C. Fields west of Nyaungshwe: these were actually much more enjoyable birding than from the boat and I spent two nice late afternoons and one early morning out here. The best spot was around 20.655777, 96.907873, easily reached by walking down the track from the east-west road about 2km east of Nyaungshwe river bridge. Here long, rank grass was easily reachable and Jerdon’s Bushchat seemed very common; I saw at least 12 including a pair behaving as if they had a nest nearby. Other species included Bluethroats, loads of pond herons and other egrets, Ruddy-breasted Crake in the wide drain and a scattering of Oriental Pratincoles in the wetter paddies. Some of the latter positively dripped in wagtails, mainly Citrine (including, after some effort, a superb calcarata) and on the last morning I bumped into a Chestnut-eared Bunting and taped a good candidate for Baikal Bush Warbler, takking and seen fairly well in the long grass. By walking south it may be possible to get into much wetter, lusher habitat here, but I never managed that.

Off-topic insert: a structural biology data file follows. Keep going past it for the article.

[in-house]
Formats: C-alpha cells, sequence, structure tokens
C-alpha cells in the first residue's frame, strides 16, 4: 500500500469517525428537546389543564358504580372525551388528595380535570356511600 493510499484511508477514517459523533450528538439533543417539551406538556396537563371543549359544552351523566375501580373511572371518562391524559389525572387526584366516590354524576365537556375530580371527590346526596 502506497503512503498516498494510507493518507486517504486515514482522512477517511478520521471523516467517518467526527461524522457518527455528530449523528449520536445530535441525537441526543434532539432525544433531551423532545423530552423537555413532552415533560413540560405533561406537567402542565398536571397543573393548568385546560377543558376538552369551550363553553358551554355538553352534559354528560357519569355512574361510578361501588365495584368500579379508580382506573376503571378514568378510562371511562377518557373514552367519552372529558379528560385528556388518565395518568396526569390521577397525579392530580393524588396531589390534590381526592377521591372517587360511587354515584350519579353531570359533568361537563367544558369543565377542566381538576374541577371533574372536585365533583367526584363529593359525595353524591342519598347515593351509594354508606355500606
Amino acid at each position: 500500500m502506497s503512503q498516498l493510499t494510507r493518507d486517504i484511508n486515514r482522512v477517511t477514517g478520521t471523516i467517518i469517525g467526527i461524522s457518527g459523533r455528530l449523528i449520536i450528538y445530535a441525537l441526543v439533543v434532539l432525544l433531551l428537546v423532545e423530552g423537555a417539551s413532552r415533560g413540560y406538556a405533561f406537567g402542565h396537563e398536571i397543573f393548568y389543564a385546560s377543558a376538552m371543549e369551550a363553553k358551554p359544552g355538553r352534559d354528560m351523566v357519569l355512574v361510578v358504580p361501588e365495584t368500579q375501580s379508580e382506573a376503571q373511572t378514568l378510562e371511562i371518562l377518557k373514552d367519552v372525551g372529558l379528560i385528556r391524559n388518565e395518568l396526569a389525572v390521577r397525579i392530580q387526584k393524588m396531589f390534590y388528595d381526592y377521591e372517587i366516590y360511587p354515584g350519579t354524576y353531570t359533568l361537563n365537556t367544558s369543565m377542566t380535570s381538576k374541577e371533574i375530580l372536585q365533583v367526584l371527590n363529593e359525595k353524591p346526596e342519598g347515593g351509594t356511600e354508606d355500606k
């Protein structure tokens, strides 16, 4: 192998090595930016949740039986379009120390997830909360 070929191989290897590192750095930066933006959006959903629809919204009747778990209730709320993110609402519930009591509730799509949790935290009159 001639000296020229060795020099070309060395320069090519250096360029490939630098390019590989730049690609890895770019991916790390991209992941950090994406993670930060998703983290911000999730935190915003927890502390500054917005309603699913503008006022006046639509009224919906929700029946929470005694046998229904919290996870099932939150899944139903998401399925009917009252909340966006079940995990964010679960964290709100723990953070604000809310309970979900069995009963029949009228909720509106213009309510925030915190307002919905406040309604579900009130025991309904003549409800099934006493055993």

( 6 ) Yangon area: Hlwagu Park

Despite being a fairly green city, there was rather little to see in downtown Yangon. The only exception was plenty of Brown-hooded Gulls on the river and the famous Peregrines on the even more famous Shwedagon Paya.

On the second last day of the trip we flew in from Heho, Inle at noon. We then spent the rest of the afternoon at Hlwagu Park, about a 30min drive from the Yangon’s airport. This was the one part of the trip were our timing was not quite right; this was a surprisingly good site with lots of dry but quite shady forest and quite a few lush ponds and lakes. However, the temperature all afternoon was nearly 40o C. This meant rather slow progress all-in-all with no sign of Davison’s Bulbul and no decent flocks. Even so, I managed six species not seen prior on the trip; these included several Forest Wagtail plus Olive-backed Sunbird and Black-naped Oriole. Most species logged were common and widespread south-east Asian birds but did include Cotton Pygmy-Goose, several Oriental Honey-Buzzard, Puff-throated Babbler and, best of all, a stunning, close Racquet-tailed Treepie near the exit.